The answer is motor unit recruitment and refined motor patterns.
Your muscles are controlled by the nerves in your brain. Each nerve is connected to several individual muscle fibers, so just one neuron is needed to get several muscle fibers contract at once. However not all of the motor units contract at once. So you could flex your bicep, but maybe only half of the muscle fibers would be activated. The stronger the contraction, the more motor units that are recruited to produce a stronger force. This is called motor recruitment.
Imagine that you're trying to push your car down the street, but you're having a bit of trouble. You have seven friends that are just standing there with nothing to do, so you ask them to help you push the car down the street. You and each of your friends could be considered a separate motor unit.
So imagine you ask your friends to help push the car, but only five of them decide to help. This happens not because your friends (motor units) are lazy, but because they haven't been trained to work together yet.
Your brain has to be conditioned to activate all of your motor units to work together to produce a stronger contraction. This is known as motor unit recruitment. Motor unit recruitment is responsible for most of the strength gains made by your muscles in the early stages of strength training.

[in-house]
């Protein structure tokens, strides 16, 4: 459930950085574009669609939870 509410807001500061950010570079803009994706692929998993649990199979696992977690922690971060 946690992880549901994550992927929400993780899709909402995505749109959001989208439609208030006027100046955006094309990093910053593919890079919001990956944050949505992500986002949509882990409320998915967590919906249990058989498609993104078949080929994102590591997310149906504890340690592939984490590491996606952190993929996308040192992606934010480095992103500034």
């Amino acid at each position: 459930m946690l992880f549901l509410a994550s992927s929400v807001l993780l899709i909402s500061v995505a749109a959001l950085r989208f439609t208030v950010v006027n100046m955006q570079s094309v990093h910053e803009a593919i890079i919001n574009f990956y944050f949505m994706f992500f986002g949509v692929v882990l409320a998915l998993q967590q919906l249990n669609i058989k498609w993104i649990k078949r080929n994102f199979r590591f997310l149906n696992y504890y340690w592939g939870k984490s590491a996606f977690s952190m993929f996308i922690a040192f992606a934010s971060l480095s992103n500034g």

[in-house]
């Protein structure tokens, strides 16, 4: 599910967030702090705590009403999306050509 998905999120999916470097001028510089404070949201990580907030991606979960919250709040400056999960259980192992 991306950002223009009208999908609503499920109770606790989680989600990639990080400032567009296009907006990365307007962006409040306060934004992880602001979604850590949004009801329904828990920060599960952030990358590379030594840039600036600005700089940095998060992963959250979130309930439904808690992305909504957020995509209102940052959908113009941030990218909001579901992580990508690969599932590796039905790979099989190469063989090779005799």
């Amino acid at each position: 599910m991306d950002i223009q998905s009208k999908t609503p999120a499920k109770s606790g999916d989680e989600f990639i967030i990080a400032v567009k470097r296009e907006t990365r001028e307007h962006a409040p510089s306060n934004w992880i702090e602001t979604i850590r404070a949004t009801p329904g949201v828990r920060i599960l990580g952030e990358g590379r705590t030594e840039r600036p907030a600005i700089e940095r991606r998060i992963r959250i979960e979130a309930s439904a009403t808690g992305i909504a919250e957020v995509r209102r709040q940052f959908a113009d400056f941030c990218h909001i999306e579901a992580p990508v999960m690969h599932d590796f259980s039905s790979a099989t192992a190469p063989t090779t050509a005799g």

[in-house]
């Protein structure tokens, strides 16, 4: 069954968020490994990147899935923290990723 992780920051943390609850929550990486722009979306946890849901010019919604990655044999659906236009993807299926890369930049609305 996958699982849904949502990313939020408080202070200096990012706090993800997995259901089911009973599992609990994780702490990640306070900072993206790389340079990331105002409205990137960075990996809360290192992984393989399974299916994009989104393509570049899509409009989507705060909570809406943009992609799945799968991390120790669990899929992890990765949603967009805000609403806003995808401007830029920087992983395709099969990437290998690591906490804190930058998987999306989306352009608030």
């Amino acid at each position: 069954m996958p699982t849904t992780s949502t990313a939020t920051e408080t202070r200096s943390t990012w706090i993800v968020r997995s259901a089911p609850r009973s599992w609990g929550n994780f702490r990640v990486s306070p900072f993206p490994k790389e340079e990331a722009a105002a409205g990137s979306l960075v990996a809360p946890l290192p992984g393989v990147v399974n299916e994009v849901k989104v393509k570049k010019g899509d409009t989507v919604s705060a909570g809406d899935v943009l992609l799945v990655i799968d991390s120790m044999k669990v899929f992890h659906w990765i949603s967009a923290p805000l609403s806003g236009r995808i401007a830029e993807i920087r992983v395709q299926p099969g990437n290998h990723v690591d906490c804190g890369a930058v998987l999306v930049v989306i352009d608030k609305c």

In other words, you can have a lot of friends (motor units) with big muscles, but if they don't know how to work together at once as a coordinated unit, you'll never be as strong as a guy that has less friends, but that work well together.
Even when you try flex your muscle as hard as you can, not all of the motor units will be activated; you need to practice strength training. Strength training is all about refining your motor patterns. You can think of it as teaching all of your friends how to push the car down the street as a coordinated unit. The more you lift, the better your brain gets at activating more and more motor units. So when you get stronger from weight lifting, it isn't just because you're getting bigger muscles, it's because you're activating a higher percentage of your muscle fibers.
So if you want to push the car down the street without getting more friends (bigger muscles), your friends have to practice pushing the car at the same time to work together all at once. This means that when you train, you have to activate as many muscle fibers as possible. Your brain needs to practice activating the motor units together, otherwise, it will never do it when you need it.
Your training should consist of activities that activate as many muscle fibers as possible. This means strength training with a heavy weight in an explosive manner. Moving a heavy weight as fast as you can will get all of your motor units to chip in at once. Power lifting and plyometric exercises are great at getting a maximal contractions. Lifting lighter weights with higher reps and less speed will get you more muscle, but it won't necessarily teach your brain to activate all of your motor units.
As long as your muscles are contracting at full speed or full force, you'll be activating as many motor units as possible. Do that repeatedly, and you'll get better at it.